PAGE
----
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DOI: 10.1615/ICHMT.2012.CHT-12.860
pages 1425-1441

Patrick H. Oosthuizen
Department of Mechanical and Materials Engineering, Queen's University, 130 Stuart Street, Kingston, ON, K7L 3N6, Canada

Abdulrahim Kalendar
Mechanical Power and Refrigeration Department, College of Technological Studies, PAAET; College of Tech. Studies, Public Authority for Applied Education and Training, Shuwaikh-24758, Kuwait

Almounir Alkhazmi
Dept. of Mechanical and Materials Engg., Queen's University, Kingston, ON Canada K7L 3N6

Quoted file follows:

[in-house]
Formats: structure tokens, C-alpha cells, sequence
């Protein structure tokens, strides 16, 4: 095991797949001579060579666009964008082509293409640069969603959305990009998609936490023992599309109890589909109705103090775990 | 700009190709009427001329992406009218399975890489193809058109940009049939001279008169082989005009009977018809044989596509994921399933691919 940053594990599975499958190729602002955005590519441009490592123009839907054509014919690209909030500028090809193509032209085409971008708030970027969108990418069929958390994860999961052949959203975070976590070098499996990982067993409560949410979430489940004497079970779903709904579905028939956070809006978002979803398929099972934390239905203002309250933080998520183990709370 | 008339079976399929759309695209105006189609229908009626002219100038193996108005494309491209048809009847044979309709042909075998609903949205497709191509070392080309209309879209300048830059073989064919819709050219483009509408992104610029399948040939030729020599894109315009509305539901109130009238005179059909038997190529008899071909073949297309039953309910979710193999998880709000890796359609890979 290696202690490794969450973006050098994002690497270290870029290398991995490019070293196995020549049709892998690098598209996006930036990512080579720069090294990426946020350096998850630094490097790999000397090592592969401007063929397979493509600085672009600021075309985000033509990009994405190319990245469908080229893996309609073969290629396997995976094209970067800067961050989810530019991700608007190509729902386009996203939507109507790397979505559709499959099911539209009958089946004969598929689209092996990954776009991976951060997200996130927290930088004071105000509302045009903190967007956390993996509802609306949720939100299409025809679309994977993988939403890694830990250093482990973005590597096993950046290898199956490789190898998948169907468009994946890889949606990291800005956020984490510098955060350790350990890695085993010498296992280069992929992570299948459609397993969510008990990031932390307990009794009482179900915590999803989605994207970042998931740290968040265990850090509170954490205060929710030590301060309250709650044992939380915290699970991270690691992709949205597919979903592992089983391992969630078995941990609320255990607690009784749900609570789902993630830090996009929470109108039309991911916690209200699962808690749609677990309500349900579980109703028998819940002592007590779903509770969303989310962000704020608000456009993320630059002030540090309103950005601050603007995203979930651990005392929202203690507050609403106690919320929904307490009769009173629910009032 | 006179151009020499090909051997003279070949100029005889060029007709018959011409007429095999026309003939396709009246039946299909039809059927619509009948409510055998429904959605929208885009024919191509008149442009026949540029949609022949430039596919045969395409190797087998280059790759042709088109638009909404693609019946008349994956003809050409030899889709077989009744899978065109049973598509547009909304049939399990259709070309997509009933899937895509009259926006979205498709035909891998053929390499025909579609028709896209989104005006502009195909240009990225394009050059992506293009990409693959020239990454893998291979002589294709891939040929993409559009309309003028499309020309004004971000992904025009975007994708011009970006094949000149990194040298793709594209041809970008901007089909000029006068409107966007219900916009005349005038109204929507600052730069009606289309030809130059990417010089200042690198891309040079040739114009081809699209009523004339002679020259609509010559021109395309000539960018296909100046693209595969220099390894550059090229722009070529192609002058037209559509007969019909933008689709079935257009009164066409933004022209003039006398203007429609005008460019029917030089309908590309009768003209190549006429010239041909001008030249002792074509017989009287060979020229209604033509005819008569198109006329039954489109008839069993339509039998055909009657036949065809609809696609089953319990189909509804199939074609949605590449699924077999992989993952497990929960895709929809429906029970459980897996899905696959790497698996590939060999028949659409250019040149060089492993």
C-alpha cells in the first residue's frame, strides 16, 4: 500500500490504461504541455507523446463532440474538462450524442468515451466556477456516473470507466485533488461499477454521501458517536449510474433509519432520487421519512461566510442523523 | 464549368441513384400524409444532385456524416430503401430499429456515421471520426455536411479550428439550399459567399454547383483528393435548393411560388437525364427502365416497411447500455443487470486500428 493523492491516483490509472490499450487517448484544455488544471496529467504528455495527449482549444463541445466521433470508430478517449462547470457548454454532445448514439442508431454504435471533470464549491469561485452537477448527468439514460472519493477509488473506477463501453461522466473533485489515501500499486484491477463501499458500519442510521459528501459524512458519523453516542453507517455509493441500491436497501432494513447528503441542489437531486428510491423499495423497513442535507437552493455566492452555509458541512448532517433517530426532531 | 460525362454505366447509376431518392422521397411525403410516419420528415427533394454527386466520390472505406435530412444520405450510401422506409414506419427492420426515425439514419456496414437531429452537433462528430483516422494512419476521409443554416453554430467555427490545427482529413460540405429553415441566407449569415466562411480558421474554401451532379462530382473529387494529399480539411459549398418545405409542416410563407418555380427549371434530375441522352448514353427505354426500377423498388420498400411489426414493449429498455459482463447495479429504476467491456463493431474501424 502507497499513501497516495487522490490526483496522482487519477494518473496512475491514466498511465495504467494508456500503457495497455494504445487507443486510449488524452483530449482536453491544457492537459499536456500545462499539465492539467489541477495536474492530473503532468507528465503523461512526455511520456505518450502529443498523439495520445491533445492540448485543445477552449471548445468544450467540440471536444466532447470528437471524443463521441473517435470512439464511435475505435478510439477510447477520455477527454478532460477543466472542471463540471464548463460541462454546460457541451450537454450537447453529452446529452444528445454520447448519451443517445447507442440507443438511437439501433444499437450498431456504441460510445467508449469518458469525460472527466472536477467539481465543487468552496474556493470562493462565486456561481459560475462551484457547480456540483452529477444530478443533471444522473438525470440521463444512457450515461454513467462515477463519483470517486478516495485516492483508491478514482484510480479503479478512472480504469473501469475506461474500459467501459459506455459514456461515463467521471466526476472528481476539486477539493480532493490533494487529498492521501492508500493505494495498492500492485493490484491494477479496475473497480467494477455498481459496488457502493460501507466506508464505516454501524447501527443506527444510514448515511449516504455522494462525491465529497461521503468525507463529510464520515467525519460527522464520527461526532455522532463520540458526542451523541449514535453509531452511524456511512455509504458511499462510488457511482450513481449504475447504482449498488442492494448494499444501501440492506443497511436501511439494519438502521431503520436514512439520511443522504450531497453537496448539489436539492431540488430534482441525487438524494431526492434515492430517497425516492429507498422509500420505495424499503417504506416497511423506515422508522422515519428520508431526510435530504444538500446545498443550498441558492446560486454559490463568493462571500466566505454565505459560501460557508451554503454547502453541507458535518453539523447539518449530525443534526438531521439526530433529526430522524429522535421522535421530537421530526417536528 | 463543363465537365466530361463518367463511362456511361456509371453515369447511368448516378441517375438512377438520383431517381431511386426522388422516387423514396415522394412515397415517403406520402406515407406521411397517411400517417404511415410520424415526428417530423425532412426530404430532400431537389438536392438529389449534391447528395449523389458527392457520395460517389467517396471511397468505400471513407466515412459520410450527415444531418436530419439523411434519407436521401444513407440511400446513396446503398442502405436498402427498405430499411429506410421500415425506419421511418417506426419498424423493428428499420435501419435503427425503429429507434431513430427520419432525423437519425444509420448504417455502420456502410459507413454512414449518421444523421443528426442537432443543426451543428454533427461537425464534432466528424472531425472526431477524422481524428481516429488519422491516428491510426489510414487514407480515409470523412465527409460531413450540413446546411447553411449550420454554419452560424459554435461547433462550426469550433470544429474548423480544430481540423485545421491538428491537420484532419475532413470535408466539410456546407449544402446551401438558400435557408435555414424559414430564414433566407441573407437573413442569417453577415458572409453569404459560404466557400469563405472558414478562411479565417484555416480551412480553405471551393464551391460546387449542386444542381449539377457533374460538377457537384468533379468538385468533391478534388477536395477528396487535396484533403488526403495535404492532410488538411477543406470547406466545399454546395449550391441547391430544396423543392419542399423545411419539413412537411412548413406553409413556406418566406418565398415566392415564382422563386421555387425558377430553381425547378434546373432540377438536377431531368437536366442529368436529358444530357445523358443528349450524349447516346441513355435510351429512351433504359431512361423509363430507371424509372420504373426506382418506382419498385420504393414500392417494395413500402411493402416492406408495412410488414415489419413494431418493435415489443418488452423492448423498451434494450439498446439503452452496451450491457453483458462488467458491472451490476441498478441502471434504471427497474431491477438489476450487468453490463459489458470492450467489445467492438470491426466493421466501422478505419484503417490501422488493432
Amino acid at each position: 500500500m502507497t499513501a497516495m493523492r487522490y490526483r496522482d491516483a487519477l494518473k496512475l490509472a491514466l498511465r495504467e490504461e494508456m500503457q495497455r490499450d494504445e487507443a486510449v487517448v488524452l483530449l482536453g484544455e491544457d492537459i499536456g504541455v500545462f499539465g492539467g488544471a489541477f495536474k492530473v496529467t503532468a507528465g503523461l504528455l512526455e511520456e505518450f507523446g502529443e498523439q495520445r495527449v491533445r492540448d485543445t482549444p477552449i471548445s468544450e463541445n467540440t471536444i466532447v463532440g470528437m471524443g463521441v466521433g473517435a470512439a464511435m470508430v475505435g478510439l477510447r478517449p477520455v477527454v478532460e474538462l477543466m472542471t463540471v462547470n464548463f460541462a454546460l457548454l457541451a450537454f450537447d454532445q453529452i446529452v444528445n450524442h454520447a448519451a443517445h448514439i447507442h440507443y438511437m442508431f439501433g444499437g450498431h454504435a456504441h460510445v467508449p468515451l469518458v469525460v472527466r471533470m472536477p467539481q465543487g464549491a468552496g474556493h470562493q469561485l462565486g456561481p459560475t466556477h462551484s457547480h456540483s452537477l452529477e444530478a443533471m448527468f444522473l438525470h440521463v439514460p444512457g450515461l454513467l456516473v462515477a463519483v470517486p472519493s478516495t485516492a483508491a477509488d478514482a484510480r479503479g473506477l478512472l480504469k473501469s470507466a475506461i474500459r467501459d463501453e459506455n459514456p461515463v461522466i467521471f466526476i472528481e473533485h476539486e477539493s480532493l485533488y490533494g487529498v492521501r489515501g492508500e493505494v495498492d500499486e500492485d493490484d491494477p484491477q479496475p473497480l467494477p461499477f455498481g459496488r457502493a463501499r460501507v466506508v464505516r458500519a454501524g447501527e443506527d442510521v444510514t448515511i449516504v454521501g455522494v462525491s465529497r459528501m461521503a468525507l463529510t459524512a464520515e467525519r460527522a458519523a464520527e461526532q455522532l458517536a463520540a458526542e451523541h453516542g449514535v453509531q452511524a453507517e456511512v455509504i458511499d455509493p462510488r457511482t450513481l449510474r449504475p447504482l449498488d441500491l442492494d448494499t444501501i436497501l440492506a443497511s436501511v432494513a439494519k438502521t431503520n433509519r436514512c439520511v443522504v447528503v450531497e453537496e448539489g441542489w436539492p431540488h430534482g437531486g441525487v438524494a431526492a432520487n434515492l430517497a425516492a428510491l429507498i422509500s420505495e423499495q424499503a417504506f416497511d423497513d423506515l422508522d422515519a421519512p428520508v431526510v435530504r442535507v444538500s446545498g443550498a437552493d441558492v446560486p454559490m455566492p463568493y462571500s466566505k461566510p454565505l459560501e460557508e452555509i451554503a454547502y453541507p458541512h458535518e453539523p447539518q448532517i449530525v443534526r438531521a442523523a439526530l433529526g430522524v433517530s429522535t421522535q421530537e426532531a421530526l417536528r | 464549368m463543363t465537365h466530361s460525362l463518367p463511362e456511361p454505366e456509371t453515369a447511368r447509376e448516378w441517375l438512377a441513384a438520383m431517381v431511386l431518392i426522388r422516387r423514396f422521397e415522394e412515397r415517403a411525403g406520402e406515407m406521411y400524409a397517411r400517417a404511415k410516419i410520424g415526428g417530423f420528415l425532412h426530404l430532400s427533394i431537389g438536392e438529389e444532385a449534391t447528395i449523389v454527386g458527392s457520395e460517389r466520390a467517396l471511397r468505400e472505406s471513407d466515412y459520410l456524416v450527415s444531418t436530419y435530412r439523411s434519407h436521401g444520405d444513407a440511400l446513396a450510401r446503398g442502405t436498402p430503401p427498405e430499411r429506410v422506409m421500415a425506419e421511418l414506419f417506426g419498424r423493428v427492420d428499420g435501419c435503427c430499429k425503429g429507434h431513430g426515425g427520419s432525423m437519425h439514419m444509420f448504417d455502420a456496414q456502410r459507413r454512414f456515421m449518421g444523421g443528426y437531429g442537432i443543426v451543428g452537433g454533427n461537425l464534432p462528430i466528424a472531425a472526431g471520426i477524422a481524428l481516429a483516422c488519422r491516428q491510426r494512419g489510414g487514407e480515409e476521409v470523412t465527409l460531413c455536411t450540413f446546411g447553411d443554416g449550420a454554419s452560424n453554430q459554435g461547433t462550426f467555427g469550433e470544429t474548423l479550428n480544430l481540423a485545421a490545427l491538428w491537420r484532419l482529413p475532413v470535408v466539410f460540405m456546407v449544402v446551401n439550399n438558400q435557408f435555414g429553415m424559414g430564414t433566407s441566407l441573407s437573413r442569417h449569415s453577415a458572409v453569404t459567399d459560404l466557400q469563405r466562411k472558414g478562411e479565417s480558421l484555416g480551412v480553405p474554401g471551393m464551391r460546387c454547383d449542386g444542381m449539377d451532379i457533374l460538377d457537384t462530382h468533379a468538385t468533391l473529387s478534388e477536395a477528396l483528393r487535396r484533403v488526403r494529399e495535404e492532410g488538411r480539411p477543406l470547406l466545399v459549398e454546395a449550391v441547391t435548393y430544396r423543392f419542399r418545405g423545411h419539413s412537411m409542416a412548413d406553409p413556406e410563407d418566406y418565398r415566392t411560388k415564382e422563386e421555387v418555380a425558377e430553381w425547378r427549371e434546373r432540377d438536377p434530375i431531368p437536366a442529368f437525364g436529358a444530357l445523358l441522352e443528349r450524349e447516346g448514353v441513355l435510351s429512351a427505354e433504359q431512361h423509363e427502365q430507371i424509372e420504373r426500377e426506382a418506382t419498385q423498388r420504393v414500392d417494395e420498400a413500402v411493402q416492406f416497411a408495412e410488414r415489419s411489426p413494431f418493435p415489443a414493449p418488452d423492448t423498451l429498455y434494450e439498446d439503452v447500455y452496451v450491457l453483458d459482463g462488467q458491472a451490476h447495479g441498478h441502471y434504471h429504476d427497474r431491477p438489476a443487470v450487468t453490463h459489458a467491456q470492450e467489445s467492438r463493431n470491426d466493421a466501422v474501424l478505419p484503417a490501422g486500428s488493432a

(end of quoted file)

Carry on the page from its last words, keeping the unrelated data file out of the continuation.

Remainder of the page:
Some electrical component cooling problems can be approximately modeled as involving natural convective heat transfer from a vertical isothermal cylinder with a rectangular cross-section mounted on a flat horizontal adiabatic base plate. The cylinder may be pointing vertically upwards or vertically downwards. The heat transfer from the surface of the cylinder for this situation has been numerically and experimentally investigated here. Because of the applications being considered, the length-to-width ratios of the rectangular cross-section of the cylinders considered are relatively large. The cylinder is mounted on a flat horizontal adiabatic base plate and both the case where the cylinder points vertically upwards and where it points vertically downwards have been considered. In the numerical study the flow has been assumed to be steady and it has been assumed that the fluid properties are constant except for the density change with temperature which gives rise to the buoyancy forces, this having been treated by using the Boussinesq approach. The solution has been obtained by numerically solving the three-dimensional governing equations using the commercial CFD code FLUENT© . Because of the applications that motivated this study, results have been obtained only for a Prandtl number of 0.74, i.e. essentially the value for air. A relatively wide range of the other governing parameters has been considered. A supporting experimental study has also been undertaken. In this study solid aluminum cylinders were used and the mean heat transfer rate from the cylinder was determined using the transient method in which the heat transfer rate is deduced from the rate at which a uniformly preheated cylinder cools. Experimental results were also obtained for the case where the cylinder points vertically upward and where it points vertically downward. Good agreement between the experimental and numerical results was obtained.

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